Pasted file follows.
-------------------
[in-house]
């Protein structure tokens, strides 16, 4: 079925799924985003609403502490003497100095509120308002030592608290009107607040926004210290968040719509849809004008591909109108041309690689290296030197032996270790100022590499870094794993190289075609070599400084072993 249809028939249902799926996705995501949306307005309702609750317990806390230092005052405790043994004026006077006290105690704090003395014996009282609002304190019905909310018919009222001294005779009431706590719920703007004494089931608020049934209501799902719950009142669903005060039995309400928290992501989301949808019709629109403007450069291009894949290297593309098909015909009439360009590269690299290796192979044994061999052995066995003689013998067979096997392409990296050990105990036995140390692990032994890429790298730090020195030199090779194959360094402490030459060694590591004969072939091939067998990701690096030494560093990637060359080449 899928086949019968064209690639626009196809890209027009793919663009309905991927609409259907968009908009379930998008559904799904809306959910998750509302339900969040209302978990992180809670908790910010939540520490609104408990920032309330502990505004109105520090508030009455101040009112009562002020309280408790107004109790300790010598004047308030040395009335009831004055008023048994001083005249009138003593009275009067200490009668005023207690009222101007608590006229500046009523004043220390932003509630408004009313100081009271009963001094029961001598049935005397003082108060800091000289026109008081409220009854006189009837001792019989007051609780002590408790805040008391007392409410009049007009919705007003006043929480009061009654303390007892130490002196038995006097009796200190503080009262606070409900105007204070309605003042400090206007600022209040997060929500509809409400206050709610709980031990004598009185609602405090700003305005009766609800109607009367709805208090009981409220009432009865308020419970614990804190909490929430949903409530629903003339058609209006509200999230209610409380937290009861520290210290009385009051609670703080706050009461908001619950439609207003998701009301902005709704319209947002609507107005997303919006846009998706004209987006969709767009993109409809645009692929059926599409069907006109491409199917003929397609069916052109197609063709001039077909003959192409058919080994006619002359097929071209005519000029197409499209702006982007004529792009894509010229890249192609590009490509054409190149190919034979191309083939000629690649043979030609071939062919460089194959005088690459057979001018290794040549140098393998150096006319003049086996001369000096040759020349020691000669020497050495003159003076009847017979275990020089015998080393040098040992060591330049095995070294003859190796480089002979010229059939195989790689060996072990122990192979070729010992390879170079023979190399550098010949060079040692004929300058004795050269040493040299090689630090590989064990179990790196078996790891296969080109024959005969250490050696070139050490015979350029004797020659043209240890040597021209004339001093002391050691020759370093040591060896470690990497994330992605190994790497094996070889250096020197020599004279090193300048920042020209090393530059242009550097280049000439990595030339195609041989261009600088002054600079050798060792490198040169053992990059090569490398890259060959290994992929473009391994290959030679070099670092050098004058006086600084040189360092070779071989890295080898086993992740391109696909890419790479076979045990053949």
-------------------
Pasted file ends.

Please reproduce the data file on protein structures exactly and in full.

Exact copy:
[in-house]
């Protein structure tokens, strides 16, 4: 079925799924985003609403502490003497100095509120308002030592608290009107607040926004210290968040719509849809004008591909109108041309690689290296030197032996270790100022590499870094794993190289075609070599400084072993 249809028939249902799926996705995501949306307005309702609750317990806390230092005052405790043994004026006077006290105690704090003395014996009282609002304190019905909310018919009222001294005779009431706590719920703007004494089931608020049934209501799902719950009142669903005060039995309400928290992501989301949808019709629109403007450069291009894949290297593309098909015909009439360009590269690299290796192979044994061999052995066995003689013998067979096997392409990296050990105990036995140390692990032994890429790298730090020195030199090779194959360094402490030459060694590591004969072939091939067998990701690096030494560093990637060359080449 899928086949019968064209690639626009196809890209027009793919663009309905991927609409259907968009908009379930998008559904799904809306959910998750509302339900969040209302978990992180809670908790910010939540520490609104408990920032309330502990505004109105520090508030009455101040009112009562002020309280408790107004109790300790010598004047308030040395009335009831004055008023048994001083005249009138003593009275009067200490009668005023207690009222101007608590006229500046009523004043220390932003509630408004009313100081009271009963001094029961001598049935005397003082108060800091000289026109008081409220009854006189009837001792019989007051609780002590408790805040008391007392409410009049007009919705007003006043929480009061009654303390007892130490002196038995006097009796200190503080009262606070409900105007204070309605003042400090206007600022209040997060929500509809409400206050709610709980031990004598009185609602405090700003305005009766609800109607009367709805208090009981409220009432009865308020419970614990804190909490929430949903409530629903003339058609209006509200999230209610409380937290009861520290210290009385009051609670703080706050009461908001619950439609207003998701009301902005709704319209947002609507107005997303919006846009998706004209987006969709767009993109409809645009692929059926599409069907006109491409199917003929397609069916052109197609063709001039077909003959192409058919080994006619002359097929071209005519000029197409499209702006982007004529792009894509010229890249192609590009490509054409190149190919034979191309083939000629690649043979030609071939062919460089194959005088690459057979001018290794040549140098393998150096006319003049086996001369000096040759020349020691000669020497050495003159003076009847017979275990020089015998080393040098040992060591330049095995070294003859190796480089002979010229059939195989790689060996072990122990192979070729010992390879170079023979190399550098010949060079040692004929300058004795050269040493040299090689630090590989064990179990790196078996790891296969080109024959005969250490050696070139050490015979350029004797020659043209240890040597021209004339001093002391050691020759370093040591060896470690990497994330992605190994790497094996070889250096020197020599004279090193300048920042020209090393530059242009550097280049000439990595030339195609041989261009600088002054600079050798060792490198040169053992990059090569490398890259060959290994992929473009391994290959030679070099670092050098004058006086600084040189360092070779071989890295080898086993992740391109696909890419790479076979045990053949």